Zen And The Art of Car Maintenance
Click and Clack, the Magliozzi brothers of “Car Talk”, often get asked questions about life embedded in questions about cars. I was listening to one of their archived shows yesterday (alas, they are not making any new ones). It made me think of health care, naturally. Here’s how:
Every 5,000 miles I take my car in for an oil change. Every time I go the technician pulls up a bunch of maintenance requirements based on mileage. I can choose to follow “manufacturers suggested maintenance” or I can just choose to get the oil changed and go on with my day. My choice is based on a number of variables on any given day: how much time do I have? How much will it cost? How much money do I have, now and in the future? How much faith do I put in those suggested maintenance charts put together by Toyota? How much do I care about my car? How old is my car? Do I really believe in the consequences of disregarding the recommendations? How much do I trust this particular garage to competently perform said maintenance?
If you look at this list you notice a few themes. Hang on, this relates to health care, eventually.
1. Notice how three of those variables involve how much I believe what I’m being told. How much do I trust Toyota, and Valvoline, and the particular set of Valvoline employees that are working that day? I recently went to a delightful lunch with a bunch of very smart people sponsored by Trust Across America. People, I can tell you for a fact that people trust their bankers and their mechanics more than they trust their doctors these days. For example, how much faith do I put in the suggested maintenance of my colon, as delineated by the American Society of Gastroenterologists, who get paid for every colonoscopy? How much do I believe I’ll die an early and grisly death of colon cancer if I don’t follow those rules? And if I do follow the rules, how much do I trust this particular doctor to do my procedure? Trust is so important, and needs to be earned. How do I know to trust Toyota and Valvoline? Well, I don’t trust Toyota completely, because there scheduled maintenance recommendations could be set up to maximize profits for their dealerships. So I use my own judgement based on my own beliefs to decide whether to do what Toyota says. Remember that regardless of their motives, they still know a hell of a lot more about cars than I do. As for Valvoline, I trust this particular Valvoline store because they always tell me the truth and they do good work. I don’t think I need to extend the analogy any further, you get the idea.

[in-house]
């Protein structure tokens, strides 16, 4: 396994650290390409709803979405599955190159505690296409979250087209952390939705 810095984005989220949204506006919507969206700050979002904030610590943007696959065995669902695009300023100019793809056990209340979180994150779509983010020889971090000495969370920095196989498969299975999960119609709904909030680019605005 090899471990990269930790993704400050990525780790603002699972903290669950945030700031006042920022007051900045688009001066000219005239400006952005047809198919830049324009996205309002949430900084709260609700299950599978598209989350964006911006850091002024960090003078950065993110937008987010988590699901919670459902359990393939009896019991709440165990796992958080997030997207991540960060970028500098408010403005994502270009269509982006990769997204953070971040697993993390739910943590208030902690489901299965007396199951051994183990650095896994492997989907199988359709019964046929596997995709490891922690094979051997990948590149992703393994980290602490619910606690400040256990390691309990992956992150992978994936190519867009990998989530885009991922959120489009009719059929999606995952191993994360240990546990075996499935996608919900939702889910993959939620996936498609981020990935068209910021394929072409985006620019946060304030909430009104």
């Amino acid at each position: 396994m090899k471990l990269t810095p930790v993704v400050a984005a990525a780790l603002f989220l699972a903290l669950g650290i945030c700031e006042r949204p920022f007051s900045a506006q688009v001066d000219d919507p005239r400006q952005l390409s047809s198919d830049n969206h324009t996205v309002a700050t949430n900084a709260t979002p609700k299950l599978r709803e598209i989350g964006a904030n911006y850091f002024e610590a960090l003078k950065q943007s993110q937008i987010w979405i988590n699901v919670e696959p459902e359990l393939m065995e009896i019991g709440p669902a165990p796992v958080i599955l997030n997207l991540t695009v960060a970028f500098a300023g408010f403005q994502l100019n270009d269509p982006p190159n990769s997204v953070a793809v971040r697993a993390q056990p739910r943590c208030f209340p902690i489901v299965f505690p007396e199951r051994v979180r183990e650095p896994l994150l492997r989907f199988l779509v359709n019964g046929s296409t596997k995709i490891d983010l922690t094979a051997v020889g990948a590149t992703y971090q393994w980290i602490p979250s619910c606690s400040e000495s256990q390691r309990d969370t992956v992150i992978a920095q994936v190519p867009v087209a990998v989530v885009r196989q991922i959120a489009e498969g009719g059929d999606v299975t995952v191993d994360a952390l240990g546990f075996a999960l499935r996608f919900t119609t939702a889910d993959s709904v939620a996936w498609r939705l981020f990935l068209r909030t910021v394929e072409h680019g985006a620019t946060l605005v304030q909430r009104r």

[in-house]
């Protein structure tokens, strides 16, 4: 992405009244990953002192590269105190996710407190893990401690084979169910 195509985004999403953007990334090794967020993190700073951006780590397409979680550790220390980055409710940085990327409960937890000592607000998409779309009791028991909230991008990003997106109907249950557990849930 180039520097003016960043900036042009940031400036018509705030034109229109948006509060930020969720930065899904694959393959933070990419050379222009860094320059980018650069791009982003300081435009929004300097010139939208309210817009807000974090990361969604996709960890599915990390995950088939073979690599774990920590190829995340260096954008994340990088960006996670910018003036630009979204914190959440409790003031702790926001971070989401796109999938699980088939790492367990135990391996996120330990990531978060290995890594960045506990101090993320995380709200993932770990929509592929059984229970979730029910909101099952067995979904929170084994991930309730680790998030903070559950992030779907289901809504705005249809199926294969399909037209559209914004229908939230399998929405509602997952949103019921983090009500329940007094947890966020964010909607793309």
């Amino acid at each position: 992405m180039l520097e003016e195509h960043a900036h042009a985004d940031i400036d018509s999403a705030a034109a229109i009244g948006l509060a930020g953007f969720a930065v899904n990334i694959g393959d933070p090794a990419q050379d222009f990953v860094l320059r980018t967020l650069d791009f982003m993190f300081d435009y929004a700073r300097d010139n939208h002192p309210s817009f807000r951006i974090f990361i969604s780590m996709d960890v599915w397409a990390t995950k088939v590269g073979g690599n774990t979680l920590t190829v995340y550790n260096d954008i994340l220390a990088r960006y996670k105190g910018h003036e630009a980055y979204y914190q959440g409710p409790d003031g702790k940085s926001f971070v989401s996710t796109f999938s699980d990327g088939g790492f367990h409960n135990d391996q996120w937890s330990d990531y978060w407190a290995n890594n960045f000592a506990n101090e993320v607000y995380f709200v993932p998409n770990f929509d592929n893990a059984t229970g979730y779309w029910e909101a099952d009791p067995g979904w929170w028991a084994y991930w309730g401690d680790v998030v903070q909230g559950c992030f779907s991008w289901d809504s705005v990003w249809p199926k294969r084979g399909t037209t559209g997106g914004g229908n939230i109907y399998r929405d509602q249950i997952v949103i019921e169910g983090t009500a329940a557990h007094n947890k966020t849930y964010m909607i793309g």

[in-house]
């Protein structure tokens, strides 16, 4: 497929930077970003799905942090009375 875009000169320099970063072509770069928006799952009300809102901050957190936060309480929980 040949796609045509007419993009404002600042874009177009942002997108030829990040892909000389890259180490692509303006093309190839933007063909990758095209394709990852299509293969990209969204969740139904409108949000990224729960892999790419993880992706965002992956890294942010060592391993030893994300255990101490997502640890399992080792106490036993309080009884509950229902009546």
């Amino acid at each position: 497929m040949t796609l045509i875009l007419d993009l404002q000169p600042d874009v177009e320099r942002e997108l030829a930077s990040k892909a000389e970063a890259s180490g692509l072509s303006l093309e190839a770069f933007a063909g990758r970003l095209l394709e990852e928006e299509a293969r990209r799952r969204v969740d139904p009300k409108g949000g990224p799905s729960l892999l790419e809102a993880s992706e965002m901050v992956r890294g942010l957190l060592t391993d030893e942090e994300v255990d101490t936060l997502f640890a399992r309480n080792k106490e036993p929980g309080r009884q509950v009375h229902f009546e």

2. Some of these variables have to do with money. How much do I want to spend? Would I have more money later, if I wait? If I wait, will a small problem become a more expensive problem? Is this Valvoline charging me more than another one would? Should I shop around for the best price on air filters? And the biggie: Will my insurance cover it? Here is where car maintenance deviates from body maintenance. Health insurance takes away most of these questions, except for instances of co-pays and deductibles. The Affordable Care Act has insured 8 million more people. That’s 8 million bodies that need servicing, requiring 8 million more units of money, whatever the conversion factors are. It is no surprise that health care spending is projected to go up. http://www.nytimes.com/2014/04/19/business/economy/health-care-spendings-recent-surge-stirs-unease.html?ref=health. The ACA doesn’t decrease costs. It just hides them from more people.
3. There are variables that have to do with my personal values. How much do I care about this car? How much longer do I expect it to last? How old is my car? How many dings and scratches does it have on it? Do I really like this model anyway? How much time do I have to devote to maintenance of this car? Do I want to sit here in my car while some guys do a bunch of work on it or would I rather go out and enjoy this sunny day? Personal priorities are so important. My oncologist tells me I should get chemo and radiation. Well, maybe I’m old and have had a good life. Maybe I’m a little dinged up and it’s not so easy to get around anymore. Maybe I’d rather see my grandkids than sit in the chemo treatment room. How much longer do I expect to live, and at what cost to me and the people around me?
Trust, money, and personal values. Basic, and often conflicting, decision-making components. That’s why health care reform is so hard.